China has just been presented with a harrowing choice for its economy, according to Reuters. The choice is both complex and simple: Either keep money from flowing out of the country, or join the ranks of the world’s modern, transparent economies.
Choosing the former would be an act of desperation. Choosing the latter, at least in the short term, could unleash untold amounts of pain on the country.
Here’s what happened. This week, someone very important to China told the country to knock it off with the capital controls and allow the free flow of money in and out of its economy. That person is Henry Fernandez, the Chairman and CEO of MSCI — a company that makes stock indexes.
For years China has wanted to be included in the MSCI Emerging Markets Index ETF. Inclusion could mean trillions of dollars pouring into China’s A-share domestic stock market, and offer proof that China is in fact a modern, global economic power house.
So to secure this, over time the country has been trying to show the world that its economy is open, transparent, and safe enough to participate. According to Reuters, as of last June, MSCI told the country (in so many words) that it was close, but not quite there yet.
Rock, meet the hard place
Fast forward to the last few months in which the yuan has declined at a record pace, falling at its fastest rate since 1994. The yuan’s value is declining because the Chinese economy is slowing, and because people are taking money out of the country. In December, $82 billion left China.
This is not in the country’s interest. China’s leaders want their people to be able to buy things — to have a consumption based economy like the one in the United States. And so the government has installed a bunch of capital control measures to stem outflows and used its vast store of foreign exchange reserves to buy back yuan and prop up the currency’s value.
MSCI is now asking China to stop doing part of that — to loosen the capital controls or, as Fernandez told Reuters, to stop restricting “the out door.” Indeed, what investor would want to put money into an economy without having the ability to pull it out at will?
Of course, getting rid of these capital controls could spur more outflows, and more outflows would pull the yuan down farther. This is the vicious cycle China has been trying to prevent.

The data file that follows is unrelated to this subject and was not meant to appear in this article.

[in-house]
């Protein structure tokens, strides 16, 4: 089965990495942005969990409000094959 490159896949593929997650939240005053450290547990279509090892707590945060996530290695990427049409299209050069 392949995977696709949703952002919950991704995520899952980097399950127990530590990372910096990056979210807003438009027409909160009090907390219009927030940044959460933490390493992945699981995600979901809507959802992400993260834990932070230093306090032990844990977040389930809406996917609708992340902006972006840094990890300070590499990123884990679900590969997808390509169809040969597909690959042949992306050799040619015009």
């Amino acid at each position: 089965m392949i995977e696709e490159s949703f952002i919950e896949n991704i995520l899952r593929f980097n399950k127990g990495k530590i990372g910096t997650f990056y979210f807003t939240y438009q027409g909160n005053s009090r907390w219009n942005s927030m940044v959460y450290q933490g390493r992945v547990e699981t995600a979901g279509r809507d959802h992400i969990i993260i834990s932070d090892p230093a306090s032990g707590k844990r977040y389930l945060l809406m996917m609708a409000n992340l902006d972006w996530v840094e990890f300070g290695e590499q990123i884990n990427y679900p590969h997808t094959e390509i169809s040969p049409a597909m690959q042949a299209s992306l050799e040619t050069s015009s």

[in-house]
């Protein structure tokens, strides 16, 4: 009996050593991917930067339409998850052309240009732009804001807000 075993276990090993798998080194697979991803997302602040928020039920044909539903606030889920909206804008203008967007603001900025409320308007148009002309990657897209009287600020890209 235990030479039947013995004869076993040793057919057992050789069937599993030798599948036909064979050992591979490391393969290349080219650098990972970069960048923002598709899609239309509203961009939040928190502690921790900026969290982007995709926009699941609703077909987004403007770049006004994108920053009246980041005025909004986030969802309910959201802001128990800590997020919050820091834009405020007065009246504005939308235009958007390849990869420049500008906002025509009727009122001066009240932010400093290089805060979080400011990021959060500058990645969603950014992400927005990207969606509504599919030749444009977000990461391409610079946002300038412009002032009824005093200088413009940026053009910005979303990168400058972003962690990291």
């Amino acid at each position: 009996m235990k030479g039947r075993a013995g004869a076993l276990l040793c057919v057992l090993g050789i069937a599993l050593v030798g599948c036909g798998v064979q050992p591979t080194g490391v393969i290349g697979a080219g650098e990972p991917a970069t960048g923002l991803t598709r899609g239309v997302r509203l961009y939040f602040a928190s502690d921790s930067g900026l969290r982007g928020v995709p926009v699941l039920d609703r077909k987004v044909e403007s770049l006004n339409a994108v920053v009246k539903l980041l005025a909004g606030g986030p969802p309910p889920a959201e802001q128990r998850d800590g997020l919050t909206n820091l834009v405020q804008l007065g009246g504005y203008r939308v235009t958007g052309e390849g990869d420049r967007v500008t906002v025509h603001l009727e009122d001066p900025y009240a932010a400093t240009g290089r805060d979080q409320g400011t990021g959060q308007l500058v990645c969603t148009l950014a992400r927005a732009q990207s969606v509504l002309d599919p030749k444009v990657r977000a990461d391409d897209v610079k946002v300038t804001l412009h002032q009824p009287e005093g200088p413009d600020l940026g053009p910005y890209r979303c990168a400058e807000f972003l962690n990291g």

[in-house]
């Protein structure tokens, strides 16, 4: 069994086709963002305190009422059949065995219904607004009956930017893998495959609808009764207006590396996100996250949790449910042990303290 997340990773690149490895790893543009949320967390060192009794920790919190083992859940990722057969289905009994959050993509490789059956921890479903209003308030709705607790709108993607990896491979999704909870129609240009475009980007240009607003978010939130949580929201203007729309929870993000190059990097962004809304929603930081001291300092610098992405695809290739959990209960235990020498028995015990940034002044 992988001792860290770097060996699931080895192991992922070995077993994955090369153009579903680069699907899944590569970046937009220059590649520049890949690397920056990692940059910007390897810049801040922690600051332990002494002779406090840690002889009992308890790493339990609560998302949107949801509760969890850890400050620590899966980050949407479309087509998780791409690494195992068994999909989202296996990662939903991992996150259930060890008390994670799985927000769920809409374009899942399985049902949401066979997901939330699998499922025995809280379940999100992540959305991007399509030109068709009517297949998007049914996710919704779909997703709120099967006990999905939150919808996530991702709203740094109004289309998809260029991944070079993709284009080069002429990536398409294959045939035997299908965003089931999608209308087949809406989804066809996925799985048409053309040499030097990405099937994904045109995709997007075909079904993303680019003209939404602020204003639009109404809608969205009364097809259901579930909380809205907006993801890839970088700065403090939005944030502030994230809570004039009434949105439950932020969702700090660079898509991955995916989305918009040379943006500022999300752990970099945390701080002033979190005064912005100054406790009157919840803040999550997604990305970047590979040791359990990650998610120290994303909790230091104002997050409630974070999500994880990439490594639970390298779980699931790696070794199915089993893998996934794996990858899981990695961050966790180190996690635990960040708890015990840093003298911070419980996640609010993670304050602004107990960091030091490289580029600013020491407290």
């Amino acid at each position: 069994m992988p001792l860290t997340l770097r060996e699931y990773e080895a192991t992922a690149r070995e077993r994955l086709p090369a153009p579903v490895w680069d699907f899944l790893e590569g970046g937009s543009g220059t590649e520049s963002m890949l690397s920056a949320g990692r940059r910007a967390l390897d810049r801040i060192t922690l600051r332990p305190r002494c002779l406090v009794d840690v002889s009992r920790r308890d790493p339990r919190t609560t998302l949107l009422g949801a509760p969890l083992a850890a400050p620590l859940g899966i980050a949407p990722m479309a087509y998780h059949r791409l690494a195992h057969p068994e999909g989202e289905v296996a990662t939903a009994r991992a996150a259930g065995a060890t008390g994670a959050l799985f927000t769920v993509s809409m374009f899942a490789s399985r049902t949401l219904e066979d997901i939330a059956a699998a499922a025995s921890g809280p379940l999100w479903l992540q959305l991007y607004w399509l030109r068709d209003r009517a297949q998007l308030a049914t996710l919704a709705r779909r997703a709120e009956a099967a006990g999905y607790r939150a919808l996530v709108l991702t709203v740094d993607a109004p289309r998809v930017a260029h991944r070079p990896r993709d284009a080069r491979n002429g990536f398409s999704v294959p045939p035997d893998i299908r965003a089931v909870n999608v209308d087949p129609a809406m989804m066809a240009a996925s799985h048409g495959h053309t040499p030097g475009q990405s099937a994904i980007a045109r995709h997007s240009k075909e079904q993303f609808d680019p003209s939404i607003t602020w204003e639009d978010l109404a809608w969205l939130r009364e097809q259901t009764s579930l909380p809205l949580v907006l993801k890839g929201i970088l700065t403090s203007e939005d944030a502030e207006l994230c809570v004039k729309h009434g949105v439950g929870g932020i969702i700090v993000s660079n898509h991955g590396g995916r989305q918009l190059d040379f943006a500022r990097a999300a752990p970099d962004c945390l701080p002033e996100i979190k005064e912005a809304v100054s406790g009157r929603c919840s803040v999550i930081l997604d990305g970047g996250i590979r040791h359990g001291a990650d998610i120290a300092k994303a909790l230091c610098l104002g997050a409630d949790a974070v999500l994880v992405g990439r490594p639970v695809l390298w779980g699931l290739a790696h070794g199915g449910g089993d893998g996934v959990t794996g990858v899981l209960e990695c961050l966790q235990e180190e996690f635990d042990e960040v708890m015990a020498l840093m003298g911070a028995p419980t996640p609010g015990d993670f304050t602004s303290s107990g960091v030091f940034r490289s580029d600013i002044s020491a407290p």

On the other hand, China needs to attract money, not just keep it within its borders. It can’t do that without the confidence of individuals and institutions like MSCI. China must choose to either continue a losing battle of stopping money from going out, or risk the volatility of having an economy that could possibly attract some money in.
Meanwhile, foreign direct investment (FDI) in the country is declining. Foreign investors are sending more money back home once it’s been made, according to Societe Generale. Eventually, China won’t be able to make a choice. The ebb and flow of the global economy will make the choice for it.
All of this said, everyone knew this day was coming. Charlene Chu, one of the world’s most brilliant China analysts, said in a recent note that China would only be able to prop up the yuan with its foreign exchange reserves for a few quarters before something happened.
Analysts also knew that capital controls would eventually hurt the Chinese economy.
“Beyond a certain level, capital controls cannot be stepped up without hurting trade flows and thus the real economy,” Societe Generale economist Wei Yao said in a note to clients this week.
Yao also shared this chart. It shows that the farther the yuan falls, the more net errors and omissions in China’s balance of payments (or most simply, China’s national checkbook).
Yao politely calls this a “coincidence.” Another polite word to add might be “convenient.” It is a coincidence that there are more errors and omissions in the balance of payments when the yuan falls and it would be convenient for people to get money out of the country.
This couldn’t come at a worse time for China when it comes to optics. President Xi Jinping just made history as the first Chinese leader to speak at the World Economic Forum in Davos Switzerland.
There, he urged the world to continue opening up to free trade.
“Whether you like it or not, the global economy is the big ocean you can’t escape from,” Xi said.
This is a short term problem with a long term solution. The yuan will continue to weaken as long as Chinese growth is fuelled on debt. Changing that involves deleveraging massive companies, some of which employ millions of people (especially in industries like steel and coal). It is a painful process that could take years.
And it seems increasingly clear that China doesn’t have that much time. Not if its going to practice what Xi is preaching, at least.